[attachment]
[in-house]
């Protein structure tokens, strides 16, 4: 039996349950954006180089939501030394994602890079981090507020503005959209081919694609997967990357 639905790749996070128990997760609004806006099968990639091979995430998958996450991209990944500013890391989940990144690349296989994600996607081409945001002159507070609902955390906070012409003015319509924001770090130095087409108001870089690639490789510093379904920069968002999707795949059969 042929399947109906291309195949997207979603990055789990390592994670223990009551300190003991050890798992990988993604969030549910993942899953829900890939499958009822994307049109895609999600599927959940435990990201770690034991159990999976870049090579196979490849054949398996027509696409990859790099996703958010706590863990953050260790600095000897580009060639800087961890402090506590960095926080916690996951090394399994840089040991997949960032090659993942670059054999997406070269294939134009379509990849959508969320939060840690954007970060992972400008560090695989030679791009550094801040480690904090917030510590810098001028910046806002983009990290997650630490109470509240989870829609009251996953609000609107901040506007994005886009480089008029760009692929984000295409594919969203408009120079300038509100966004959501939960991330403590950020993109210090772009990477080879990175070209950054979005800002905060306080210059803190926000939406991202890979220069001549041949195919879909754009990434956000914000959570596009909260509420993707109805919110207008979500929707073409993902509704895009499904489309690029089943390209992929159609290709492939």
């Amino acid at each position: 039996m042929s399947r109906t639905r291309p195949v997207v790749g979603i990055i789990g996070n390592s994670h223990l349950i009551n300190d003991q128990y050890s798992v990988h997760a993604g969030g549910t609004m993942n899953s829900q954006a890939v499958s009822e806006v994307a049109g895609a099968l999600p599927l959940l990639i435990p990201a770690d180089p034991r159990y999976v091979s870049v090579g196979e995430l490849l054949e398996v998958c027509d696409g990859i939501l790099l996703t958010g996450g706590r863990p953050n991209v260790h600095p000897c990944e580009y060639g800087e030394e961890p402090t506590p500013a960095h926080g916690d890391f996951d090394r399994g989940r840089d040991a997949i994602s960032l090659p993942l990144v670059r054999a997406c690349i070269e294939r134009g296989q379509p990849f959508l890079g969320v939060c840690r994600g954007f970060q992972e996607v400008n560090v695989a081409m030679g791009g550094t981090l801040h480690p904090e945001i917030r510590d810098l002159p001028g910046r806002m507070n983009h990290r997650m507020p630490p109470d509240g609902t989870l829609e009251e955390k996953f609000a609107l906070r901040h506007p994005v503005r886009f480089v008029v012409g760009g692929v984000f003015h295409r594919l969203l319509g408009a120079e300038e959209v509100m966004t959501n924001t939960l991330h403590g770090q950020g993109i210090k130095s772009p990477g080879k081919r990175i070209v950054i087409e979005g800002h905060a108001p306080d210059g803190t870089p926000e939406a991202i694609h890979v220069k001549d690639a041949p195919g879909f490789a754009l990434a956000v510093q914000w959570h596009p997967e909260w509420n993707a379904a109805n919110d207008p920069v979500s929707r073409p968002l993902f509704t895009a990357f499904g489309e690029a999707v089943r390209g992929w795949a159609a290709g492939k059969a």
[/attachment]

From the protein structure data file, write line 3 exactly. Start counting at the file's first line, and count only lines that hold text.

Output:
């Amino acid at each position: 039996m042929s399947r109906t639905r291309p195949v997207v790749g979603i990055i789990g996070n390592s994670h223990l349950i009551n300190d003991q128990y050890s798992v990988h997760a993604g969030g549910t609004m993942n899953s829900q954006a890939v499958s009822e806006v994307a049109g895609a099968l999600p599927l959940l990639i435990p990201a770690d180089p034991r159990y999976v091979s870049v090579g196979e995430l490849l054949e398996v998958c027509d696409g990859i939501l790099l996703t958010g996450g706590r863990p953050n991209v260790h600095p000897c990944e580009y060639g800087e030394e961890p402090t506590p500013a960095h926080g916690d890391f996951d090394r399994g989940r840089d040991a997949i994602s960032l090659p993942l990144v670059r054999a997406c690349i070269e294939r134009g296989q379509p990849f959508l890079g969320v939060c840690r994600g954007f970060q992972e996607v400008n560090v695989a081409m030679g791009g550094t981090l801040h480690p904090e945001i917030r510590d810098l002159p001028g910046r806002m507070n983009h990290r997650m507020p630490p109470d509240g609902t989870l829609e009251e955390k996953f609000a609107l906070r901040h506007p994005v503005r886009f480089v008029v012409g760009g692929v984000f003015h295409r594919l969203l319509g408009a120079e300038e959209v509100m966004t959501n924001t939960l991330h403590g770090q950020g993109i210090k130095s772009p990477g080879k081919r990175i070209v950054i087409e979005g800002h905060a108001p306080d210059g803190t870089p926000e939406a991202i694609h890979v220069k001549d690639a041949p195919g879909f490789a754009l990434a956000v510093q914000w959570h596009p997967e909260w509420n993707a379904a109805n919110d207008p920069v979500s929707r073409p968002l993902f509704t895009a990357f499904g489309e690029a999707v089943r390209g992929w795949a159609a290709g492939k059969a």